MLB Allows Marijuana – NFL Says No Weed
Former Denver Bronco, NFL Hall of Famer, and two-time Super Bowl champion Terrell Davis has been pushing for the National Football League to permit players to use cannabidiol (CBD) products to relieve pain and support healing. Davis held a press conference in August 2019 where he said about CBD, “It’s a beautiful thing. It’s worked for me. It’s worked for a lot of people.”
The NFL held a fact-finding forum for CBD in January 2020 together with CBD manufacturers. Since May 2019, the league has sponsored a committee to study the use of pain management therapies including CBD, cannabis, and cannabinoids. As of April 2020, in contrast to Major League Baseball’s removal of THC from drug testing panels, the NFL still banned players from using THC and some CBD products. THC is the intoxicating, psychoactive compound found in the cannabis plant, commonly referred to as marijuana. CBD, aka cannabidiol, is a bioactive, not psychoactive, compound also found in cannabis sativa, the marijuana plant.
Inadequate research on the effect of CBD products and marijuana use
Dr. Kevin Hill and Dr. Geoff Ling are the Co-Chairs of the NFL-NFLPA Pain Management Committee (PMC). The committee distributed two white papers on CBD and pain management at their January 2020 fact finding forum. The white paper intended for team medical staff said, “CBD is a promising compound, but the extent of its use in the United States outpaces the level of evidence.” The report also said that trials on the effectiveness of cannabis (THC) and cannabinoids were promising but used small study groups and had short follow-up periods.
NFL’s ALT-O: Alternatives to Opioids
Major League Baseball officially removed marijuana, including THC and CBD, from its list of banned substances in December 2019, focusing instead on opioid misuse. MLB’s policy was influenced by the untimely death of Angels pitcher Tyler Skaggs due to an overdose of fentanyl, oxycodone, and alcohol in July 2019.
The NFL’s white paper for players focuses on opioid alternatives, because opioid misuse has been a significant issue in the league. The NFL-NFLPA Pain Management Committee recommended aspirin, ibuprofen, and acetaminophen for chronic pain, along with biofeedback, acupuncture, and therapeutic massage. The committee also recommended exercise therapy like swimming, yoga, and walking as relief for chronic pain conditions.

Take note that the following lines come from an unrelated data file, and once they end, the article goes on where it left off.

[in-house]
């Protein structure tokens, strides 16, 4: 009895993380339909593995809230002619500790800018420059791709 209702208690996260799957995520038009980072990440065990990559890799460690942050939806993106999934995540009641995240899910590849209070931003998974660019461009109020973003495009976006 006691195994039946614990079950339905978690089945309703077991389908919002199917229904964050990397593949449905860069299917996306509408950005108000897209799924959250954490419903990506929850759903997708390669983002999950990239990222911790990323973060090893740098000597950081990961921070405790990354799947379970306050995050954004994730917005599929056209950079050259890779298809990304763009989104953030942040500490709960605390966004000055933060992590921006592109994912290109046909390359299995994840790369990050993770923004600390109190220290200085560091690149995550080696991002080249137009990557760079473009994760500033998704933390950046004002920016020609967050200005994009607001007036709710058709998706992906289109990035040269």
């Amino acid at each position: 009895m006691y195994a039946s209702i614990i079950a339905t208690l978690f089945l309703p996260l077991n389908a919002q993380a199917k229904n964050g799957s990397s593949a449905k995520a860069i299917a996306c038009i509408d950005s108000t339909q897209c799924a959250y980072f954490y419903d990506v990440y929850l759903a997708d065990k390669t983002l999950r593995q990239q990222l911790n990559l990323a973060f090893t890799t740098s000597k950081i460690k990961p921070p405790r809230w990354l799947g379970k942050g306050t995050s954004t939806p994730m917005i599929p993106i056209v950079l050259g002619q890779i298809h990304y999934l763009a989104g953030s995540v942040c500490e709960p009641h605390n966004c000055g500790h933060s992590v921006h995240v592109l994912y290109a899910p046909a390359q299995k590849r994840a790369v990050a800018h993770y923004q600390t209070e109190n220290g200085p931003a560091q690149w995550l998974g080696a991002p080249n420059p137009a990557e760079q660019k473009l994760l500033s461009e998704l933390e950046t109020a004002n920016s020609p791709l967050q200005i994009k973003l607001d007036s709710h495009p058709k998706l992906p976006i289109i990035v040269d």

NFL message to players: CBD promising, research confusing
The second part of the NFL report focused on CBD/cannabidiol. The committee told players that “the state of the science is confusing.”
After explaining that the cannabis plant contains hundreds of chemical compounds called cannabinoids, the report identified THC and CBD, pointing out that THC produces a “high” effect “as well as paranoia that some users feel as well.” According to the report, CBD “seems to have exciting anti-anxiety and anti-psychotic effects.”
The report informed players that “CBD is a promising compound” but mentioned that most of the excitement about its use resulted from animal studies. “Clinical trials are usually needed before millions of Americans use a medication for serious medical problems.”
NFL Players’ White Paper misses some information
The NFL committee’s white paper for players mentioned two THC-based chronic pain medications which have been available for years: dronabinol and nabilone. However, the report did not mention Epidiolex, the first CBD-based medication approved by the FDA.
Following extensive clinical studies and parent advocacy, the FDA approved Epidiolex in 2018 for the treatment of severe childhood epilepsy. Epidiolex was initially made in the UK because industrial hemp (cannabis sativa) was illegal to grow and process in the U.S. until passage of the 2018 Farm Bill.
Will NFL players be able to use CBD for pain management in 2020?
In addition to Terrell Davis, who is a co-owner of a company that makes and markets Defy CBD beverages, former NFL players who have used CBD to relieve pain and reduce anxiety include recently-retired Patriot Rob Gronkowski and former NY Giants receiver Tiki Barber.
The NFL committee is still studying the benefits and safety of cannabidiol (CBD) for pain relief. The NFL’s policy on cannabis stayed the same since the last collective bargaining agreement in 2011.
Seattle Seahawks receiver Josh Gordon was suspended indefinitely for the fifth time in December 2019 for violating the NFL’s drug policy. Gordon has publicly stated he self-medicates with cannabis. K.J. Wright, NFL Players Association rep for the Seahawks, told USA Today, “I don’t know why that’s still a rule.”
NFL players approved their collective bargaining agreement March 15, 2020. The deal reduced the window for drug testing and the number of players subjected to testing, but it did not permit unlimited use of THC or CBD products.
The agreement increased the amount of THC qualifying for a positive test from 35 nanograms of carboxy THC per milliliter of urine to 150 nanograms. Players will no longer be suspended if they test positive for THC. The amount of THC allowed means that the majority of CBD product users in the NFL are unlikely to test positive for THC, effectively making it possible for an NFL player to use CBD topical rubs and creams, vapes, or oral tinctures without violating the NFL’s no-THC policy.